Indians perform the rite.
September 24, 2021

California Native American Day

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Understanding. Appreciation. Celebration.

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California Native American Day is a time to celebrate and learn more about the distinctive cultures of the Native American people who are indigenous to California. It is a holiday celebrating Native American Heritage and the triumphs and struggles of Indigenous People.

The goal of California Native American Day is to promote awareness and appreciation California’s Native Americans. To help educate surrounding communities about the history and culture of Indigenous People, several programs and conferences are held each year.

This year, we’re also celebrating the passage of AB 855. California’s Legislature recently approved this historic measure designating the fourth Friday of September an official judicial holiday in recognition of California Native American Day.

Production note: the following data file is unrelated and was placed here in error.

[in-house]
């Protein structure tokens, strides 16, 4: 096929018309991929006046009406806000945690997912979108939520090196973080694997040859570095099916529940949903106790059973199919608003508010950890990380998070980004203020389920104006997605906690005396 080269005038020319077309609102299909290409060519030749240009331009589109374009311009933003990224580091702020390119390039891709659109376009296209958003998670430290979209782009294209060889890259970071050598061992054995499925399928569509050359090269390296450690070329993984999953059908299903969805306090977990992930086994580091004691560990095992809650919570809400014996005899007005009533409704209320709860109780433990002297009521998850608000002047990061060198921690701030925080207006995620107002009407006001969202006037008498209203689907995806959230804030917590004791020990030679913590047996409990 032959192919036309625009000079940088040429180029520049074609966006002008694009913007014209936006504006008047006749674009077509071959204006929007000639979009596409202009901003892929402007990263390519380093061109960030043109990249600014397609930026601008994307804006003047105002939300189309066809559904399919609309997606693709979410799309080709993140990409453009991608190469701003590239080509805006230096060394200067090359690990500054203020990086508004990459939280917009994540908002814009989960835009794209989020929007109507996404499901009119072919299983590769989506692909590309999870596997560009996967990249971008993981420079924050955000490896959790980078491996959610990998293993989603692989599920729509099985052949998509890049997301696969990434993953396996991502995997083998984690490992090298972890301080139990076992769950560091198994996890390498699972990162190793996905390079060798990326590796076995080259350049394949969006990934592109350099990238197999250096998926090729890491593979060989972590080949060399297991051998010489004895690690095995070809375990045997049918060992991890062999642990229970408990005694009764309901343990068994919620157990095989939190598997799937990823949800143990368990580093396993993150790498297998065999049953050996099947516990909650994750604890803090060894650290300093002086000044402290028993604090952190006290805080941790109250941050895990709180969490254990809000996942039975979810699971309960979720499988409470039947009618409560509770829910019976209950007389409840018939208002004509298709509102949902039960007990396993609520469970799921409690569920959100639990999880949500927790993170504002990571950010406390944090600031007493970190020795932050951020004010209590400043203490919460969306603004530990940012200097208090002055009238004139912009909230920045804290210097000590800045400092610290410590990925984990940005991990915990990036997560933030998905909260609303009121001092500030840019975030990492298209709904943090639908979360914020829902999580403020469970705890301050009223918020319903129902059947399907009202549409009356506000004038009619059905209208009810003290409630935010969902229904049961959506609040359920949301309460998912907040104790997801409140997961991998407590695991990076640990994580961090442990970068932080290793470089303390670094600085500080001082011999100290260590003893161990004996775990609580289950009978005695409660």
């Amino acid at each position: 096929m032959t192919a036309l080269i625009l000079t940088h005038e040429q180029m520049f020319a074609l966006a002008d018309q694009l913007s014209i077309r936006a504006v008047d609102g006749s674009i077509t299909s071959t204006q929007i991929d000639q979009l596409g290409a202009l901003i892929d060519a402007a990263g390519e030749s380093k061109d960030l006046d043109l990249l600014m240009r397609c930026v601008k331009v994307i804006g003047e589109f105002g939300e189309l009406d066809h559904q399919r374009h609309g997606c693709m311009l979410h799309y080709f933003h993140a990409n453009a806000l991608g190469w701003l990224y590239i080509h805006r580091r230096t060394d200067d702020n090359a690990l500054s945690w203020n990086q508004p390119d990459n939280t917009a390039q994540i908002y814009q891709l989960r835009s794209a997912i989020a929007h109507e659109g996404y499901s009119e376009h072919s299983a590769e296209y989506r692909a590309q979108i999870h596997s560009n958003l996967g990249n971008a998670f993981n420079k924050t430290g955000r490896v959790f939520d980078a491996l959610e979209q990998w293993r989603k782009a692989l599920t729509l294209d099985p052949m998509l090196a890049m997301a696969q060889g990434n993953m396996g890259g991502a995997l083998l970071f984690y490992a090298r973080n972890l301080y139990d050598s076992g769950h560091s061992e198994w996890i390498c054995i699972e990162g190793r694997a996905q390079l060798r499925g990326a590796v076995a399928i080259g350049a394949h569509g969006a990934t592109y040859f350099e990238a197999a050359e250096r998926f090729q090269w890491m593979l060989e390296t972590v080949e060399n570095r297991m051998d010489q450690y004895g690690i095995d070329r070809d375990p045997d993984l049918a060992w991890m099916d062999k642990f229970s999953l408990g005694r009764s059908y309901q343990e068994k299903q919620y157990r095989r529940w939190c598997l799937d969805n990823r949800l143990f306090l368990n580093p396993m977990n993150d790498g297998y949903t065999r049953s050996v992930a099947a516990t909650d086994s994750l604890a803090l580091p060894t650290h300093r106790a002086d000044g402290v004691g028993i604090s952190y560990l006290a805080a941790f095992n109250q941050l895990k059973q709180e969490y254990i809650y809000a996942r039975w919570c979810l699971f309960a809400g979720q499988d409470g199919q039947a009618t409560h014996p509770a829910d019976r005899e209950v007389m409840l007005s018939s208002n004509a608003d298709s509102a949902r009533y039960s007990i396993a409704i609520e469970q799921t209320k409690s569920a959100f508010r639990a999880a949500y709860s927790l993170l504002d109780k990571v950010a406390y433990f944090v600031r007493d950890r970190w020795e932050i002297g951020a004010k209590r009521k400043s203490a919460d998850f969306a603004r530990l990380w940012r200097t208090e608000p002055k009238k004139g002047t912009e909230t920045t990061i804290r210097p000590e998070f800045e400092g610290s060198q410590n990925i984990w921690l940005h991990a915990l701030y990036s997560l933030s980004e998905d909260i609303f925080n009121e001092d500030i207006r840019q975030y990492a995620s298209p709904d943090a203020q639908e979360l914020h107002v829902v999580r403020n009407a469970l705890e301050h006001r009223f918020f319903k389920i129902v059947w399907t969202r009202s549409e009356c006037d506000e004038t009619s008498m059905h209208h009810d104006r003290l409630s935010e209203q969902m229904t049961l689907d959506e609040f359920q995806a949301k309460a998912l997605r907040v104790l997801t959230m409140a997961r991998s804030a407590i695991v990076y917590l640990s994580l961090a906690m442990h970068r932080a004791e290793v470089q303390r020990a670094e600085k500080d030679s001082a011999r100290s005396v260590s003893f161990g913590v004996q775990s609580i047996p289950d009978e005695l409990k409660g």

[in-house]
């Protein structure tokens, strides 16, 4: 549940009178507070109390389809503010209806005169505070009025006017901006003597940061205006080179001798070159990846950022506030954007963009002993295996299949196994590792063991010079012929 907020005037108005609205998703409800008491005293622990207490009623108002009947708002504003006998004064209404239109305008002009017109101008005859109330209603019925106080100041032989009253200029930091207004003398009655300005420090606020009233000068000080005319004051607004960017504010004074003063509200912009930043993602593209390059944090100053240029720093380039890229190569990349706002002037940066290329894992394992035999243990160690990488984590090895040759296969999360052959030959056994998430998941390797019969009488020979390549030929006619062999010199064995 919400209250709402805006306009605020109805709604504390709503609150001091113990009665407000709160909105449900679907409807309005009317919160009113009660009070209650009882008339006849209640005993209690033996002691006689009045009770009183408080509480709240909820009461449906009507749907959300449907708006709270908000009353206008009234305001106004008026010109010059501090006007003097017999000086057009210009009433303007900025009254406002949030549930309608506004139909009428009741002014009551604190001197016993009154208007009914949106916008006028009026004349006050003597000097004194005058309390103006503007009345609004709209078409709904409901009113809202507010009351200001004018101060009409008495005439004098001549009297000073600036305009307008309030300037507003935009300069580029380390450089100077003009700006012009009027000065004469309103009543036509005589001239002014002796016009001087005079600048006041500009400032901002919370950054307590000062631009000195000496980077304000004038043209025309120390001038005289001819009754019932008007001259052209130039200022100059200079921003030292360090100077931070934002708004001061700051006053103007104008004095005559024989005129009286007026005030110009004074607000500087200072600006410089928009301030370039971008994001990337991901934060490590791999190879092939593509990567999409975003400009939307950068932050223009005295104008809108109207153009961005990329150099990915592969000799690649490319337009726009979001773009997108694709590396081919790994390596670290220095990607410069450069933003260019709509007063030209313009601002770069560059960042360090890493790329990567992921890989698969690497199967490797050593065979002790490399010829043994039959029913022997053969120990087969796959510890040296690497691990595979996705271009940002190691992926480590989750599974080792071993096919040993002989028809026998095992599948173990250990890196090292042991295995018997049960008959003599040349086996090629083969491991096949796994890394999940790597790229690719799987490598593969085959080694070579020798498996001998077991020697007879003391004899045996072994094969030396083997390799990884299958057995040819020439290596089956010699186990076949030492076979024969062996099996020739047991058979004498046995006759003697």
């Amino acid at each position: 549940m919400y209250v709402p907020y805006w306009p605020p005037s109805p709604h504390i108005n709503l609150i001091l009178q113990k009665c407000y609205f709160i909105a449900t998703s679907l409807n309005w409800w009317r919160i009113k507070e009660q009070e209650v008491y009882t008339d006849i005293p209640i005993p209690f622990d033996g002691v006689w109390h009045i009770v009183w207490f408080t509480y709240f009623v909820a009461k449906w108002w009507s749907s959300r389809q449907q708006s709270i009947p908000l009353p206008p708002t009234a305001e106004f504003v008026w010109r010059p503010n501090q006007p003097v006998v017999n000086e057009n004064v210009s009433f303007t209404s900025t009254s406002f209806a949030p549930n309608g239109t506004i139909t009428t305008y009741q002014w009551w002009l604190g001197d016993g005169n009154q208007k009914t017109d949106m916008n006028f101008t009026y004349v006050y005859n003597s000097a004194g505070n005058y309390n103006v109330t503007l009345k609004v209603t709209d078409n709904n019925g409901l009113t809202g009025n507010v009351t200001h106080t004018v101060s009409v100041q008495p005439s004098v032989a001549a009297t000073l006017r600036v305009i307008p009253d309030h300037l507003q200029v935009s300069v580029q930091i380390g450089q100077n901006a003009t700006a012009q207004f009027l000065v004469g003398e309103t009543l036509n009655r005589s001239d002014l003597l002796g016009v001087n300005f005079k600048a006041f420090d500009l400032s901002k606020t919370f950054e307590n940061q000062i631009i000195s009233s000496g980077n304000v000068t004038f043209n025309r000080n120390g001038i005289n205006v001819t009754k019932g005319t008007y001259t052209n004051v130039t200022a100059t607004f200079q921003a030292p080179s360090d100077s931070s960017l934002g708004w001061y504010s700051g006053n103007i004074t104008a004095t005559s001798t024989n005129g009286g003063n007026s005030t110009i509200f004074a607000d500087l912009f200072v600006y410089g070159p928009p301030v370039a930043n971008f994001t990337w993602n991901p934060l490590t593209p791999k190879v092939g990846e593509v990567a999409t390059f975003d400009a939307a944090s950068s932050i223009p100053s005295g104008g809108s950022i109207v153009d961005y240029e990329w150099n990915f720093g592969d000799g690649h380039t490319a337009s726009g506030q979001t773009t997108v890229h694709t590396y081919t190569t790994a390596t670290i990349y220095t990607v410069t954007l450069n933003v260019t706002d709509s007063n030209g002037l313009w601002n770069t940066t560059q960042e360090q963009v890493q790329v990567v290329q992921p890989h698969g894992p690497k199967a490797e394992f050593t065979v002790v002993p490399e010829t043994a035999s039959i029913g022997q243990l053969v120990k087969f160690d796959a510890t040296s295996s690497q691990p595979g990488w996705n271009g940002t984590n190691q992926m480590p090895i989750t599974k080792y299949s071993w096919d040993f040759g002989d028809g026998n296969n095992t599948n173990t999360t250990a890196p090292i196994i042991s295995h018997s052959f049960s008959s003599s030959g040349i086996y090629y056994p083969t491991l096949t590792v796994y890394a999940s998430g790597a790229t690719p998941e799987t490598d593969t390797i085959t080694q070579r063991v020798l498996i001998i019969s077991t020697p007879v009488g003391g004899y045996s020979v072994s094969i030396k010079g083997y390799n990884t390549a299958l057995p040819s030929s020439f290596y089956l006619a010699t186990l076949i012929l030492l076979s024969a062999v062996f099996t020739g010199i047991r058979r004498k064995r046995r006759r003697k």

California Native American Day event

California Native American Day Events

Join us for a full week of cultural appreciation and learning.

September 24, 2021

California Native American Day Celebration

Preserving our heritage is important, and why we look forward to gathering annually to celebrate California Native American Day at Cal State San Bernardino. This year although we will not be able to gather with one another, we encourage all Californians to celebrate the day by learning more about the Native peoples of your region.


We are hopeful that 2022 will provide an opportunity for us to resume a free public event featuring traditional Native American songs, music, art, and food.

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Correcting the Myths

Perhaps more important than the celebration itself is the educational aspect of this holiday. When California first designated California Native American Day in 1998, it was specifically crafted to clarify the many misperceptions about California Indians.

In the schoolroom, our children have been led to believe that California history began with the arrival of the first explorers and that all American Indians lived in tepees and used drums for music.

Today, public schools and community colleges pursue educational exercises, model lesson plans, and curricula relating specifically to the rich and varied history of the many tribal groups of California.